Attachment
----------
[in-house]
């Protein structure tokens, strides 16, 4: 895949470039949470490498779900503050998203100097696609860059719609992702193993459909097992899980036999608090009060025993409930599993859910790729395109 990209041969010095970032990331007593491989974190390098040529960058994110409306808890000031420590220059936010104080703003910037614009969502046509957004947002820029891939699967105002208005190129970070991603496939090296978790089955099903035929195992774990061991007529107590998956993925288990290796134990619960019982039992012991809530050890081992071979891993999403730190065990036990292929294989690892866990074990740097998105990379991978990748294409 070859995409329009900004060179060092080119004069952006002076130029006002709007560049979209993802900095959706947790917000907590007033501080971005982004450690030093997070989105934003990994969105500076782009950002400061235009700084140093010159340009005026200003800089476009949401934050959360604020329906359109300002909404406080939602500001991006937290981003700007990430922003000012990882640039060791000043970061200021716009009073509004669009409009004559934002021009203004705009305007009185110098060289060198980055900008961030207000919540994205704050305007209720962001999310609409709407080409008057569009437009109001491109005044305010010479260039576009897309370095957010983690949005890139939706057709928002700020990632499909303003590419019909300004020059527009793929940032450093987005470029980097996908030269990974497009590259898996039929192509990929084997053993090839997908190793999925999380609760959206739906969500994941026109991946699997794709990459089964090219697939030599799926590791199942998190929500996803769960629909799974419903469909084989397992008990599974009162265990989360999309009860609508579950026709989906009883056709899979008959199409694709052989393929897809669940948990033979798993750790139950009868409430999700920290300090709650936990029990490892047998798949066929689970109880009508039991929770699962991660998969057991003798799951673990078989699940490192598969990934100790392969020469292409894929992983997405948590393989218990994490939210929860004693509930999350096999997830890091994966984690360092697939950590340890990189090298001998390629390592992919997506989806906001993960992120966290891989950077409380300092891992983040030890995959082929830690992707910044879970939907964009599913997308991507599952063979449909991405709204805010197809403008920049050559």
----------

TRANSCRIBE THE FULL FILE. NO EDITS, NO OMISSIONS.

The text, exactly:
[in-house]
């Protein structure tokens, strides 16, 4: 895949470039949470490498779900503050998203100097696609860059719609992702193993459909097992899980036999608090009060025993409930599993859910790729395109 990209041969010095970032990331007593491989974190390098040529960058994110409306808890000031420590220059936010104080703003910037614009969502046509957004947002820029891939699967105002208005190129970070991603496939090296978790089955099903035929195992774990061991007529107590998956993925288990290796134990619960019982039992012991809530050890081992071979891993999403730190065990036990292929294989690892866990074990740097998105990379991978990748294409 070859995409329009900004060179060092080119004069952006002076130029006002709007560049979209993802900095959706947790917000907590007033501080971005982004450690030093997070989105934003990994969105500076782009950002400061235009700084140093010159340009005026200003800089476009949401934050959360604020329906359109300002909404406080939602500001991006937290981003700007990430922003000012990882640039060791000043970061200021716009009073509004669009409009004559934002021009203004705009305007009185110098060289060198980055900008961030207000919540994205704050305007209720962001999310609409709407080409008057569009437009109001491109005044305010010479260039576009897309370095957010983690949005890139939706057709928002700020990632499909303003590419019909300004020059527009793929940032450093987005470029980097996908030269990974497009590259898996039929192509990929084997053993090839997908190793999925999380609760959206739906969500994941026109991946699997794709990459089964090219697939030599799926590791199942998190929500996803769960629909799974419903469909084989397992008990599974009162265990989360999309009860609508579950026709989906009883056709899979008959199409694709052989393929897809669940948990033979798993750790139950009868409430999700920290300090709650936990029990490892047998798949066929689970109880009508039991929770699962991660998969057991003798799951673990078989699940490192598969990934100790392969020469292409894929992983997405948590393989218990994490939210929860004693509930999350096999997830890091994966984690360092697939950590340890990189090298001998390629390592992919997506989806906001993960992120966290891989950077409380300092891992983040030890995959082929830690992707910044879970939907964009599913997308991507599952063979449909991405709204805010197809403008920049050559």